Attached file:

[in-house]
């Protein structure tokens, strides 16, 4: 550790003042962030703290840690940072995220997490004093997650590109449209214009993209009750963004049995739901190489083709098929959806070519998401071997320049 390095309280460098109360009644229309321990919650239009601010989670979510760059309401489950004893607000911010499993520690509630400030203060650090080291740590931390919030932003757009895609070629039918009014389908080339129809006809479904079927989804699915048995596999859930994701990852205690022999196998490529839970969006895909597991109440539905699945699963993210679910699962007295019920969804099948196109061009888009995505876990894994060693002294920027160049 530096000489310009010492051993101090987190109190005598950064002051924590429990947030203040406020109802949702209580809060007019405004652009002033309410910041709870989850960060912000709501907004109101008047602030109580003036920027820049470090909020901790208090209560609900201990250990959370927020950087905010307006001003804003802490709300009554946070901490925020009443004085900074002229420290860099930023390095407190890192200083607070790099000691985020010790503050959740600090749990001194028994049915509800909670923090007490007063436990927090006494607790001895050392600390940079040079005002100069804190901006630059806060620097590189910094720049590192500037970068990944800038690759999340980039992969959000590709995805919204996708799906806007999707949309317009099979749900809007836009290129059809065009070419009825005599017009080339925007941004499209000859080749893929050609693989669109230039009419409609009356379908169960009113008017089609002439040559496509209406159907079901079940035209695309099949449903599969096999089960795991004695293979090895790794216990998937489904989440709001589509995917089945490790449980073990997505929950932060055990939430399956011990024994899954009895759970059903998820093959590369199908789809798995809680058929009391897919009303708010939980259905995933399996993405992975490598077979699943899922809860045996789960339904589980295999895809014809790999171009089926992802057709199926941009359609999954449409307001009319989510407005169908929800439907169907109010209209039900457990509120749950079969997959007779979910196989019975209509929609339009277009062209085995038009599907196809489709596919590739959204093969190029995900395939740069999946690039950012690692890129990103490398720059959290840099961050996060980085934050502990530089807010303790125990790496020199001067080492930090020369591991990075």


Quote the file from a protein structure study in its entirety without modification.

[in-house]
């Protein structure tokens, strides 16, 4: 550790003042962030703290840690940072995220997490004093997650590109449209214009993209009750963004049995739901190489083709098929959806070519998401071997320049 390095309280460098109360009644229309321990919650239009601010989670979510760059309401489950004893607000911010499993520690509630400030203060650090080291740590931390919030932003757009895609070629039918009014389908080339129809006809479904079927989804699915048995596999859930994701990852205690022999196998490529839970969006895909597991109440539905699945699963993210679910699962007295019920969804099948196109061009888009995505876990894994060693002294920027160049 530096000489310009010492051993101090987190109190005598950064002051924590429990947030203040406020109802949702209580809060007019405004652009002033309410910041709870989850960060912000709501907004109101008047602030109580003036920027820049470090909020901790208090209560609900201990250990959370927020950087905010307006001003804003802490709300009554946070901490925020009443004085900074002229420290860099930023390095407190890192200083607070790099000691985020010790503050959740600090749990001194028994049915509800909670923090007490007063436990927090006494607790001895050392600390940079040079005002100069804190901006630059806060620097590189910094720049590192500037970068990944800038690759999340980039992969959000590709995805919204996708799906806007999707949309317009099979749900809007836009290129059809065009070419009825005599017009080339925007941004499209000859080749893929050609693989669109230039009419409609009356379908169960009113008017089609002439040559496509209406159907079901079940035209695309099949449903599969096999089960795991004695293979090895790794216990998937489904989440709001589509995917089945490790449980073990997505929950932060055990939430399956011990024994899954009895759970059903998820093959590369199908789809798995809680058929009391897919009303708010939980259905995933399996993405992975490598077979699943899922809860045996789960339904589980295999895809014809790999171009089926992802057709199926941009359609999954449409307001009319989510407005169908929800439907169907109010209209039900457990509120749950079969997959007779979910196989019975209509929609339009277009062209085995038009599907196809489709596919590739959204093969190029995900395939740069999946690039950012690692890129990103490398720059959290840099961050996060980085934050502990530089807010303790125990790496020199001067080492930090020369591991990075």